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- Materials and methods
Most plants have microbial associates (Clay 2004) and such associations may alter processes of plant succession (Clay & Holah 1999), general relationships between plant species diversity and productivity (Rudgers, Koslow & Clay 2004), and insect food web interactions (Omacini et al. 2001). Endophytic fungi of cool season grasses are often seen as mutualistic symbionts, with the fungi receiving shelter, nutrients and transmission to the next generation via grass seeds, and host grasses having higher stress tolerance and herbivore resistance (Schardl, Leuchtmann & Spiering 2004; Müller & Krauss 2005). Cereal aphids, which are common grass herbivores, often show strong negative responses when feeding on endophyte-infected agronomic grass species (Breen 1994; Hunt & Newman 2005; Meister et al. 2006). The grass–fungus association produces a cocktail of alkaloids and, in the grass Lolium perenne, the main insect toxic substance is peramine. The alkaloids ergovaline and lolitrem B are also found in L. perenne (Spiering et al. 2002; Schardl et al. 2004), the latter being responsible for ryegrass staggers in sheep (Schardl et al. 2004). All alkaloids vary in concentration and distribution within a single host plant (Fannin, Bush & Siegel 1990; Ball, Prestidge & Sprosen 1995; Keogh, Tapper & Fletcher 1996; Ball et al. 1997; Spiering et al. 2002) and toxic effects depend on environmental conditions (Faeth, Bush & Sullivan 2002) and the genetic backgrounds of fungus and grass host (Roylance, Hill & Agee 1994; Faeth et al. 2002). As nitrogen is a key component of alkaloids, it could be expected that nitrogen addition will increase the alkaloid concentration in infected grasses (Lyons, Plattner & Bacon 1986; Marks, Clay & Cheplick 1991; Latch 1993; Faeth & Fagan 2002). Indeed, concentrations of lolitrem B and peramine have been shown to be higher in well fertilized ryegrass compared with poorly fertilized plants (Latch 1993). However, even though plant nitrogen concentrations typically increase in response to fertilization (Davidson & Potter 1995), Faeth et al. (2002) found that the peramine concentration of Arizona Fescue was not altered by fertilizer treatment.
Generally, aphid densities are enhanced when plants are grown with additional fertilizer (Honek 1991; Davidson & Potter 1995); this could result in a conflicting situation for aphids on endophyte-infected plants where insect growth rates are enhanced by fertilization, but reduced through higher concentrations of toxic alkaloids. The aphid Rhopalosiphum padi benefits from fertilizer addition, showing higher growth rates on fertilized plants of Lolium (formerly Festuca) arundinacea. However, when the grass is infected with the endophyte Neotyphodium coenophialum, the positive effect of fertilizer is counteracted and aphid population densities decrease (Davidson & Potter 1995). In this latter study, effects on the population densities of natural enemies of aphids were not considered. It is, however, conceivable that not only herbivores, but also their natural enemies are affected by both endophyte presence and fertilizer addition, with further feedbacks on herbivore densities. Flying predators (Müller & Godfray 1999) and particularly parasitoids (Schmidt et al. 2003) can have strong negative effects on aphid colony growth. Several laboratory studies on endophytes have found that predators (de Sassi, Müller & Krauss 2006) and parasitoids (Barker & Addison 1996; Bultman et al. 1997; Bultman, McNeil & Goldson 2003) are negatively affected by the presence of endophytic fungi. However, these studies were conducted under laboratory conditions, with insects being fed on endophyte-infected food. Providing natural enemies with a choice, under field conditions, might result in less distinct fitness losses.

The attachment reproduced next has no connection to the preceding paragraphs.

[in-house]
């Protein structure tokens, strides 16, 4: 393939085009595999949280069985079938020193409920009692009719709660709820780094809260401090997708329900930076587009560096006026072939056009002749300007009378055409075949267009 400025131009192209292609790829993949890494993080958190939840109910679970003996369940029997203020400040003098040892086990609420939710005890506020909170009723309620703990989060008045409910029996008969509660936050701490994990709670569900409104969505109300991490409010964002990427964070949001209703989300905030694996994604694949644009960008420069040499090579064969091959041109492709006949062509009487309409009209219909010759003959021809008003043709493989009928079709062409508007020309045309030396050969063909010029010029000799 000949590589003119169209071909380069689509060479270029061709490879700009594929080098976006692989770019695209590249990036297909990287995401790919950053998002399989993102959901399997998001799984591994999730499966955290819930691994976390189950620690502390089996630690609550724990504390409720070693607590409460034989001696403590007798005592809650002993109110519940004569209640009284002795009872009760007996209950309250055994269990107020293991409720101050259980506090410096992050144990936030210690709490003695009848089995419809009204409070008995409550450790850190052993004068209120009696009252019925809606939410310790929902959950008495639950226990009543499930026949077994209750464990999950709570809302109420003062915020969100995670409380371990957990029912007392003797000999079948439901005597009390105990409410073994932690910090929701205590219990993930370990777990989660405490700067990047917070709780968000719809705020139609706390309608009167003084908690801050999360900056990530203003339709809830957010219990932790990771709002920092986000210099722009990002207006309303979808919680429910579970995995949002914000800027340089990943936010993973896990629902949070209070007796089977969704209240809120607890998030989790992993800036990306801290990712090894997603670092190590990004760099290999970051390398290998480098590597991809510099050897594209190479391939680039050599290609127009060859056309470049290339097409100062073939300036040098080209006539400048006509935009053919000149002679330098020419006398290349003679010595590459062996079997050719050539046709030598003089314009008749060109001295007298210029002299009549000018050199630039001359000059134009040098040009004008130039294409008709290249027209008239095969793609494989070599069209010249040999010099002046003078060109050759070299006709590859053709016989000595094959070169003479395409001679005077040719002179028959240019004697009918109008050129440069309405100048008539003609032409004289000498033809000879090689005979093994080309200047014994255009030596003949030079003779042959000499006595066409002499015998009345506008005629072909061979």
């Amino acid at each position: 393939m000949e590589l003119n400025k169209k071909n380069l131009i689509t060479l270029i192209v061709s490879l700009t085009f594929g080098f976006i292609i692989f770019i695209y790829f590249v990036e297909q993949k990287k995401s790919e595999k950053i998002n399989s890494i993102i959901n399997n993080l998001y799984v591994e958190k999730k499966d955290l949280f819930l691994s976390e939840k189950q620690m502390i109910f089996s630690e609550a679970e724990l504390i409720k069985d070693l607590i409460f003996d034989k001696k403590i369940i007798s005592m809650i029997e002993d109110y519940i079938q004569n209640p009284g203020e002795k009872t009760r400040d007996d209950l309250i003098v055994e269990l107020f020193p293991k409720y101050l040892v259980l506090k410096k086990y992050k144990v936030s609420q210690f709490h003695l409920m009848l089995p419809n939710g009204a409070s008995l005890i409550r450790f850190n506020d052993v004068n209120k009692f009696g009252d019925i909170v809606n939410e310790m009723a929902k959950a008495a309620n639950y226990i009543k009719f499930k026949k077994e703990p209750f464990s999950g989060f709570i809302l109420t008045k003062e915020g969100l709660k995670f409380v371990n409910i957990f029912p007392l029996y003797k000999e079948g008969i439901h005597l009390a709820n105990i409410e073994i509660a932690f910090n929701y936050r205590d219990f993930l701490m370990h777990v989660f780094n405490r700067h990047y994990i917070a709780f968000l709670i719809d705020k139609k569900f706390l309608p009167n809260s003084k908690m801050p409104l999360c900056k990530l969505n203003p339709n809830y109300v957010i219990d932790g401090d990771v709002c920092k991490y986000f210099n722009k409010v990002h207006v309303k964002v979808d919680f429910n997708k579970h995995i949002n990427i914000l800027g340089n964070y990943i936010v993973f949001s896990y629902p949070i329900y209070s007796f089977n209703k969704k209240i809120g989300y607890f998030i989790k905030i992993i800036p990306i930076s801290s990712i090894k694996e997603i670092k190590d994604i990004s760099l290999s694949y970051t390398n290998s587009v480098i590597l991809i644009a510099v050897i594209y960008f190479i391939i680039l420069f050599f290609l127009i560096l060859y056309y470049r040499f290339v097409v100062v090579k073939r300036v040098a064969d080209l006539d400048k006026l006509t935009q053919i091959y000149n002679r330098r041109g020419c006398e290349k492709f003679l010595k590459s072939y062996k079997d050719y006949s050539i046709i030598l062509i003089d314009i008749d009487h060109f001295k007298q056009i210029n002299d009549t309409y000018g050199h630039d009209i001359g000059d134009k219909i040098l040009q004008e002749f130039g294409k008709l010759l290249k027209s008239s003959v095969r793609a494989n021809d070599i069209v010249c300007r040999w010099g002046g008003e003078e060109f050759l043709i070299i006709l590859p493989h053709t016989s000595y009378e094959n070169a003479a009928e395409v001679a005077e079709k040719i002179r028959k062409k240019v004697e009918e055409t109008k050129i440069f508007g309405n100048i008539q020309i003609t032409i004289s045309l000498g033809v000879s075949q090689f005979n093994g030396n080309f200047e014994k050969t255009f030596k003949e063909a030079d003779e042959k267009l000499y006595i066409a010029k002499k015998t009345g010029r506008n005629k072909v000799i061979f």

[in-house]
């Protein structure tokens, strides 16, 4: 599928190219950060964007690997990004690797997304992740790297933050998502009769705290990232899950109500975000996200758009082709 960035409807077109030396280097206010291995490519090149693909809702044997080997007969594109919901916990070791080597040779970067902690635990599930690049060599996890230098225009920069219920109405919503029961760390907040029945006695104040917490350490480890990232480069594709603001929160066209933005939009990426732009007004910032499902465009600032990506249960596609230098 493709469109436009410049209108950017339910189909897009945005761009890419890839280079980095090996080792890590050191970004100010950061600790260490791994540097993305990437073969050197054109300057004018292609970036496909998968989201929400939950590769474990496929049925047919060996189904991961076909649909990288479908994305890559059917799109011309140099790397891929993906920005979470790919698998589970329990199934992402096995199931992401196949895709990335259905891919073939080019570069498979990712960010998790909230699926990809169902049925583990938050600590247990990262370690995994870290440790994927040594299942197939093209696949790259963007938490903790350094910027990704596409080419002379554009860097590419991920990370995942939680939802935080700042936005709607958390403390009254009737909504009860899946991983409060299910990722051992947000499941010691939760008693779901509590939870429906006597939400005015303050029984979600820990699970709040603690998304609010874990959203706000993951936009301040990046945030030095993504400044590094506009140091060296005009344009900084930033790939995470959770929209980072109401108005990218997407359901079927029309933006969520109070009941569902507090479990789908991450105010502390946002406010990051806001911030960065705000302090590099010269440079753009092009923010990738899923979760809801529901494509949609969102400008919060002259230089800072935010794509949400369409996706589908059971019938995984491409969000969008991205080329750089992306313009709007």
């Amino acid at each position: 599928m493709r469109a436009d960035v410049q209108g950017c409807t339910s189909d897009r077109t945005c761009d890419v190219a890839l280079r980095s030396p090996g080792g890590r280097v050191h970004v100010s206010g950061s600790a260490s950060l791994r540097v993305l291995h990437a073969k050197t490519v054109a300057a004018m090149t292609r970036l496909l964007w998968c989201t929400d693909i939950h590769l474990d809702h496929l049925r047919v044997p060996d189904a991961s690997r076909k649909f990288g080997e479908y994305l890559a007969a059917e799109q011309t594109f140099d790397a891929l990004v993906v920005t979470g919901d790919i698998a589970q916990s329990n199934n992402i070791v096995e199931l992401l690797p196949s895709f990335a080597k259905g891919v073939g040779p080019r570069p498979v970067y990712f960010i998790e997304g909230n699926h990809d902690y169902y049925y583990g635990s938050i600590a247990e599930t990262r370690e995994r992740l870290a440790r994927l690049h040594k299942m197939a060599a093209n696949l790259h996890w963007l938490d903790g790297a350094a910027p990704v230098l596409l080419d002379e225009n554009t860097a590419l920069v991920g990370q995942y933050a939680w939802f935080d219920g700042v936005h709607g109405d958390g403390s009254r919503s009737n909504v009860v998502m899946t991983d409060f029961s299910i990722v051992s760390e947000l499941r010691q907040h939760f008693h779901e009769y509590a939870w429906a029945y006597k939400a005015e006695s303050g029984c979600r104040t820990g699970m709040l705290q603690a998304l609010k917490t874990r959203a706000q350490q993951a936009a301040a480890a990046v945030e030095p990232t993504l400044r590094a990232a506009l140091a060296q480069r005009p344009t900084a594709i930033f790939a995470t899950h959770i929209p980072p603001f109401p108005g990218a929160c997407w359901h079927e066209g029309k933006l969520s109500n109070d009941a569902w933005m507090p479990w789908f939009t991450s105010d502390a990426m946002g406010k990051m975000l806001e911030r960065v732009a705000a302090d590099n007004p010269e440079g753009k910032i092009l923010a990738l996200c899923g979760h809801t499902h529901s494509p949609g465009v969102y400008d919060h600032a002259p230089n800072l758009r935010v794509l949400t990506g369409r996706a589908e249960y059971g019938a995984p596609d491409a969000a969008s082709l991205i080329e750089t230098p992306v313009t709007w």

As with most studies on the effects of endophytes on herbivores and predators, effects on plant life-history traits are often measured only in greenhouse experiments and only during the first few months of the lifespan of grasses (e.g. Cheplick 1998, 2004; Cheplick & Cho 2003). Field conditions may alter these results, because more species, at different trophic levels, will interact in the field, potentially resulting in higher order interactions (Wootton 1994; van Veen, Morris & Godfray 2006). In addition, all endophyte-mediated effects on plant life-history, alkaloid concentration, density of herbivores and natural enemies may be influenced by the plant's genotype or cultivar (Cheplick 1998, 2004; Faeth et al. 2002; Cheplick & Cho 2003; Meister et al. 2006). Here we present data from four agronomically important cultivars of Lolium perenne L., with the asexually transmitted endophyte, Neotyphodium lolii Glenn, Bacon and Hanlin, which relies entirely on seed production of the host plant to pass to the next generation. It would be expected that such an endosymbiont would manipulate its host plant to allocate more resources to reproduction, compared with uninfected plants.
The main aim of this study was to understand the relationships between fertilizer treatment, endophyte infection and plant cultivar on plant life-history of L. perenne and the associated insect population densities in the field. This was achieved by a full factorial outdoor experiment, in which insects were left to colonize the plants naturally. The main predictions addressed were that: (1) endophyte infection alters plant performance, especially the allocation of resources to reproduction; (2) fertilizer addition and grass cultivar affect plant life-history traits and these may interact with endophyte infection; (3) peramine and nitrogen concentrations are enhanced after fertilizer addition; and (4) endophyte infection decreases aphid and parasitoid abundances, but grass cultivar and fertilizer treatment modify this effect.